With a series of decisions over the last week, we’ve won much of that vision including universal access to voting by mail, weeks of in-person voting before election day including Saturdays, and drop boxes for ballots.
Here are some highlights about how this year’s election will work

Kentucky communities face choice: risk new fossil fuel commitments or turn to clean energy

Posted by: Andy McDonald, Director of Apogee – Climate & Energy Transitions on August 23, 2020

Kentucky Municipal Energy Agency (KYMEA) Weighing New Investments in Coal and Natural Gas Power as One Existing Coal Contract Sunsets in 2022

As the cost of building clean energy systems drops lower and lower, Kentucky’s electric utilities have the opportunity to meaningfully shift their energy mix away from fossil fuels and towards affordable, renewable energy–if only they would take it. This question is playing out right now at the Kentucky Municipal Energy Agency (KYMEA), a wholesale supplier that provides energy to several cities and towns across Kentucky. 

The KYMEA is developing an Integrated Resource Plan (IRP) to determine how to meet its customer’s energy needs over the coming 10 – 20 years. In the process, it is considering whether to invest in new coal or natural gas power contracts to serve its municipal members. These potential investments would pose a significant financial risk to KYMEA’s member-communities, in addition to negative environmental and public health implications.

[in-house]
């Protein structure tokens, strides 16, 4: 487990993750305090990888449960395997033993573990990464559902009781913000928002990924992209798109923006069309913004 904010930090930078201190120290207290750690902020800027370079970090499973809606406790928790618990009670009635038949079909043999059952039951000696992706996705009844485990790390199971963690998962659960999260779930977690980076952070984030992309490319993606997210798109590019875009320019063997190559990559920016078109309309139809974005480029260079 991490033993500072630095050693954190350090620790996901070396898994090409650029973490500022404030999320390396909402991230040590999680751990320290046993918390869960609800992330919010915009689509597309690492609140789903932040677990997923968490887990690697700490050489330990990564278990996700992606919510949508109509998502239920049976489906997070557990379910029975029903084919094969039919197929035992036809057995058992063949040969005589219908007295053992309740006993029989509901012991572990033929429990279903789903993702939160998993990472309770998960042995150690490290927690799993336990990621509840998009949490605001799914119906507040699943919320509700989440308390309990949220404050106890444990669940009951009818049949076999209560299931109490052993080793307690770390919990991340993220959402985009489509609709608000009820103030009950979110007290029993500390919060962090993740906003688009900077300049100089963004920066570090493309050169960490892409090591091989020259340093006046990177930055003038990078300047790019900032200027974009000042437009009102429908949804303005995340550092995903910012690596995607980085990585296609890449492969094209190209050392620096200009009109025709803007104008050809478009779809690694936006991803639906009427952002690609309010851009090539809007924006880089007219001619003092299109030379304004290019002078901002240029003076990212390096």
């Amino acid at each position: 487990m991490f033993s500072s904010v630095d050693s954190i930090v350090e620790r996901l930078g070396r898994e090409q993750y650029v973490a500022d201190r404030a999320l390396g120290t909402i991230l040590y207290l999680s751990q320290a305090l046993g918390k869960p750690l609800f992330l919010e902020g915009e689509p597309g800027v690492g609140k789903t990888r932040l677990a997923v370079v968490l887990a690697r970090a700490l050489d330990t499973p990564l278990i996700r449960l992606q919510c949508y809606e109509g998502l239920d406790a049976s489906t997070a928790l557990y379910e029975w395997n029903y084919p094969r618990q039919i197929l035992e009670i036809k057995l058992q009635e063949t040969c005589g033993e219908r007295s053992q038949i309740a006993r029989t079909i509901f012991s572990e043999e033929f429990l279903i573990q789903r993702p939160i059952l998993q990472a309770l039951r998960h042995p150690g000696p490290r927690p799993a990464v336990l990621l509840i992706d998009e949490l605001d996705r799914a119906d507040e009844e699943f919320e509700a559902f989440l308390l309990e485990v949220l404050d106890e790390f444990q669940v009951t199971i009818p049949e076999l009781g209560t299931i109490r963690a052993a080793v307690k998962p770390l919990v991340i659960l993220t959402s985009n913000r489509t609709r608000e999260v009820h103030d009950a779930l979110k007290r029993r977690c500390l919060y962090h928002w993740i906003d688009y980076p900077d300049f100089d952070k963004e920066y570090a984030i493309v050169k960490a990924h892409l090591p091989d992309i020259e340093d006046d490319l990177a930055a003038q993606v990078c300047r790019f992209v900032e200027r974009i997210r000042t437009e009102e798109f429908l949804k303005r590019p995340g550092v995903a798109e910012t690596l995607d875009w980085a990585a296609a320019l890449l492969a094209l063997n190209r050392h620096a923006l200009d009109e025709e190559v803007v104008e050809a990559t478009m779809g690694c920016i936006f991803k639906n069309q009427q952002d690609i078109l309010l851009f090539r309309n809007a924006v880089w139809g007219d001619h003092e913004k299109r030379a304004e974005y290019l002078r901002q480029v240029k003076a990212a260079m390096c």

If you or someone you know live in a KYMEA member-community, your voice is needed to make sure KYMEA invests in a clean energy future, rather than risky fossil fuels.

Kentuckians are hurting, but Sen. McConnell does nothing

Posted by: Lisa Abbott on August 18, 2020

Kentuckians are hurting from the triple whammy of long-term economic distress, the COVID-19 health crisis, and collapse of jobs and income due to the pandemic. According to a recent story in the Washington Post, 1/2 of all adults in Kentucky have lost some employment income since March, 1/4 of all Kentuckians say they do not get enough food to eat, and 1/3 of all Kentucky households struggle to pay the rent or mortgage.